Tinting your car windows is a sure fire way to give it new look, but it can be a tricky affair to get right. However, with some patience, perseverance, and the help of an assistant, it is possible to save hundreds of dollars if you do the job yourself. Nonetheless, it is important to first do some research on the laws that apply to window tinting in your state, since in a few cases, tinting is not allowed on some windows. So how difficult is it to apply window tinting, and is it worth the hassle? Read on and we will tell you all you need to know about window tinting.
Pre-Cut, or Self-Cut?
If you have never done window tinting before, we strongly advise you consider buying a kit that contains all the pieces you need already pre-cut. You can of course do your own cutting, but this requires a skill that takes time to learn, and while there are many ways to go about it, you are almost certain not to get it right the first time.
With a pre-cut kit on the other hand, you can be sure that all the pieces are cut to fit the windows of your car exactly, since each kit is specific to the make, model, and year of almost any car. Cutting tint film to size accounts for at least 80% of the job, and no matter how well you apply the film, if it is not cut properly, you will not achieve a professional looking result.
Preparing the Windows
Regardless of whether you are using a pre-cut kit or doing the cutting yourself, it is vitally important to prepare the windows properly. The most effective way to clean your windows is by using a proper window cleaning solution, and a rubber squeegee to make sure you get all the dirt and grime off. For the best results, clean the windows two, or even three times in a dust-free area at temperatures between 40-980F, and do NOT use solutions that contain vinegar or ammonia, because it can damage the film.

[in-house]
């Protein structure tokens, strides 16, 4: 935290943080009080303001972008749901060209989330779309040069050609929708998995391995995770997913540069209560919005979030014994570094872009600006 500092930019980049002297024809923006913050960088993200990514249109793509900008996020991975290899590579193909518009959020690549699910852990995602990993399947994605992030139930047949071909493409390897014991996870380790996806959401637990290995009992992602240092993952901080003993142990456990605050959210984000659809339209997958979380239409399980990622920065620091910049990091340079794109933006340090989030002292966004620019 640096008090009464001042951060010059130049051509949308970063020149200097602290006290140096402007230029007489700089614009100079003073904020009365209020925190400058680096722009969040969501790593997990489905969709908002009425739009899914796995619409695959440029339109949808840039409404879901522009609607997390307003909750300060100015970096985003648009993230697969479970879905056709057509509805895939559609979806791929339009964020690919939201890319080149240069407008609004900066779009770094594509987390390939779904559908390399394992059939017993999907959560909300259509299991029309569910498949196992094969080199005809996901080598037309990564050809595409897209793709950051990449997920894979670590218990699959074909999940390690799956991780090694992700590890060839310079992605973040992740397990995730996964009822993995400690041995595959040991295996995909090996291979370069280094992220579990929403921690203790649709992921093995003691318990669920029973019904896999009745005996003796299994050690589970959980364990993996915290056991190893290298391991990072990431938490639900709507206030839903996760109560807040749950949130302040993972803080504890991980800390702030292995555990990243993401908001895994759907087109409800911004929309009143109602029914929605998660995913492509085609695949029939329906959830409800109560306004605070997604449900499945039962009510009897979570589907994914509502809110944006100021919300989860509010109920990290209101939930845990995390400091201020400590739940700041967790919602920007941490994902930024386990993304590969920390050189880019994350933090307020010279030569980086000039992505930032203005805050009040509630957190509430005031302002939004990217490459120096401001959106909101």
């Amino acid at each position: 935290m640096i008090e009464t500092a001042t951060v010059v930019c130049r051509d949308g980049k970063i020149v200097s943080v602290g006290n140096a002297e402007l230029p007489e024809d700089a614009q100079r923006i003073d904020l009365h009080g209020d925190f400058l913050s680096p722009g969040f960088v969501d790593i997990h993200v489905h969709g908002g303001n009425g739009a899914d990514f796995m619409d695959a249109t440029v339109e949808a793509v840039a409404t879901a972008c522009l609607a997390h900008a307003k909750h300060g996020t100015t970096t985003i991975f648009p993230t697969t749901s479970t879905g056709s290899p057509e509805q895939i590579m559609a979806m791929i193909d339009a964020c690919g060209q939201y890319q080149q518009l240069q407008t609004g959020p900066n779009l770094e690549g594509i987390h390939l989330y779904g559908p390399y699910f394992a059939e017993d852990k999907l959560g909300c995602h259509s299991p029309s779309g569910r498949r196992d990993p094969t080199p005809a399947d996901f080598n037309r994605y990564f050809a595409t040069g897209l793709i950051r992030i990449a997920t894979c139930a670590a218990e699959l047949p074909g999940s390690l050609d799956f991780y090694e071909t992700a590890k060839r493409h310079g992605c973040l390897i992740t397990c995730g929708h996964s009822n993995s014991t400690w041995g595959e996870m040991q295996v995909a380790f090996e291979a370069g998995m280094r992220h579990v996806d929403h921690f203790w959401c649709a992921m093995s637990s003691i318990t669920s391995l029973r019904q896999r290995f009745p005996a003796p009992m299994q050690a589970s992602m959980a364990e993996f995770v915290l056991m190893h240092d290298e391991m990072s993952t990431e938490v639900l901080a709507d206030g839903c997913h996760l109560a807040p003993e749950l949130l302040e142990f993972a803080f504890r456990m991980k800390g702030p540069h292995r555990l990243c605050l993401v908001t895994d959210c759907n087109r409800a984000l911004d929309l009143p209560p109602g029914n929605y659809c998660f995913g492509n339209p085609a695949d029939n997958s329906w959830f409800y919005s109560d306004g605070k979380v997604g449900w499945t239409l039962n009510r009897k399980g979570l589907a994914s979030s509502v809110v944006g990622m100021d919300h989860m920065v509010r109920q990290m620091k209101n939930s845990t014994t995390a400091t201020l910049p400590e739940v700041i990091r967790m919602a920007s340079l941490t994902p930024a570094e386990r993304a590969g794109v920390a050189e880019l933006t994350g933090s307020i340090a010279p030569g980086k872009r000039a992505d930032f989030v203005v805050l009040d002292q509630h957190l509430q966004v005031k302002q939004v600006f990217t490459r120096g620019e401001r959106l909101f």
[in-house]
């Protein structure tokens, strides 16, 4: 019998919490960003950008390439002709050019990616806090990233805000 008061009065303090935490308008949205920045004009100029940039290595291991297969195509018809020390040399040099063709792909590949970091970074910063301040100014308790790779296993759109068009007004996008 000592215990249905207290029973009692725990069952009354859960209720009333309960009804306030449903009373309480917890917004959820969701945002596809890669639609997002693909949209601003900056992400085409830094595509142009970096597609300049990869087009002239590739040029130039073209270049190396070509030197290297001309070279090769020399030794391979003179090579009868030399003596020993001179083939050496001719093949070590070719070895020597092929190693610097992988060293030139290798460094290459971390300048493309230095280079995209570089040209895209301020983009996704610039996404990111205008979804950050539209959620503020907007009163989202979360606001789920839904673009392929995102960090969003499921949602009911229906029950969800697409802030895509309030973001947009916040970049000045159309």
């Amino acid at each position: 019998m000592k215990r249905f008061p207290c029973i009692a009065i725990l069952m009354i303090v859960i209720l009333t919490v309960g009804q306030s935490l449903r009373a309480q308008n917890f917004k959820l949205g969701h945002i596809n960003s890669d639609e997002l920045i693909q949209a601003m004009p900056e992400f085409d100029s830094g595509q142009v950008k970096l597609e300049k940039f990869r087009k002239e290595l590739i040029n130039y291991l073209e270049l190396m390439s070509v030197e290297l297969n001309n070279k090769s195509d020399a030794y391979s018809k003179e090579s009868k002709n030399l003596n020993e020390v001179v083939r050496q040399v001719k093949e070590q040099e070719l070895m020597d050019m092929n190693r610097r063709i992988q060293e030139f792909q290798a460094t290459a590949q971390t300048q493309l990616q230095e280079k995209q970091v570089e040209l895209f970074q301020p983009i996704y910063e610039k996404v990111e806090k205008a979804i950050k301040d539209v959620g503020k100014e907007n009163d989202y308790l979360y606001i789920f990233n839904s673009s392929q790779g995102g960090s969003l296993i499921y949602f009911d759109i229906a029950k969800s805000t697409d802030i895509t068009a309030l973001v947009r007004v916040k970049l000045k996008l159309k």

Remember to clean the rubbers holding the windows in place as well to prevent the transfer of dirt, dust, and grime. Even the tiniest speck of dirt will prevent full contact with the glass, and you will end up with bubbles in the film that are impossible to remove.
Cutting the Tint Film
If this is your first time, you will be well advised not to use the window as a template. Instead, use a piece of cardboard to cut a template for each window. This way, you can get the shape exactly right without wasting any film. If you get the template wrong, you can just make another, but when making the template, remember to add about three quarters of an inch below the rubber seal, and about a quarter inch to the sides and top to give coverage below and under the seals.
When you have a working template, lay both it and the film on a firm surface, and use a sharp Exacta or similar knife to cut along the edges so that the cut film exactly matches the shape of the template. Now you have a shape that will fit the window, but double check the film by placing it over inside of the window.